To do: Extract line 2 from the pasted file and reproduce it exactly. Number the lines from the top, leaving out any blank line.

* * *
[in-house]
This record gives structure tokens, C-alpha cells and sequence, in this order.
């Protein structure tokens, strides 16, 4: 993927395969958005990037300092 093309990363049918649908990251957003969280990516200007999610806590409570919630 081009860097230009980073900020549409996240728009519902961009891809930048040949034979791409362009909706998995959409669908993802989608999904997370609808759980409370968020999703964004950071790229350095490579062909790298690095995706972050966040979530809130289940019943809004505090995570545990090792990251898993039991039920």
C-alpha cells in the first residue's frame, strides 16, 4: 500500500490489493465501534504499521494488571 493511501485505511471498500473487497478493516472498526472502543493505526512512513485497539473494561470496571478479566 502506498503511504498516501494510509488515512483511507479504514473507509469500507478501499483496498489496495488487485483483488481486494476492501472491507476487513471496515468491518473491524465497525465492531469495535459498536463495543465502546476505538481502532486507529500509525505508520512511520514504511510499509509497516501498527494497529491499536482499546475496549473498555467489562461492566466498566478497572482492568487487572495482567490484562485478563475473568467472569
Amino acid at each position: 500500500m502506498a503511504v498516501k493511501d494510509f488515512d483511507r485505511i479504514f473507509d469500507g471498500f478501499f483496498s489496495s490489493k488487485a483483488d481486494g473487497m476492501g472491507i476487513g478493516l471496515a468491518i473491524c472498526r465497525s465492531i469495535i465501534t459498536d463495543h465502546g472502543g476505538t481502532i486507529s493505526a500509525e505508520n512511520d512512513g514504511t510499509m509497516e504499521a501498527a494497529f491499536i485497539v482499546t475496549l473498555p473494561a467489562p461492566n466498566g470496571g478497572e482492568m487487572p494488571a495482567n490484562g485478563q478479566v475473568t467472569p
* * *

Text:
This record gives structure tokens, C-alpha cells and sequence, in this order.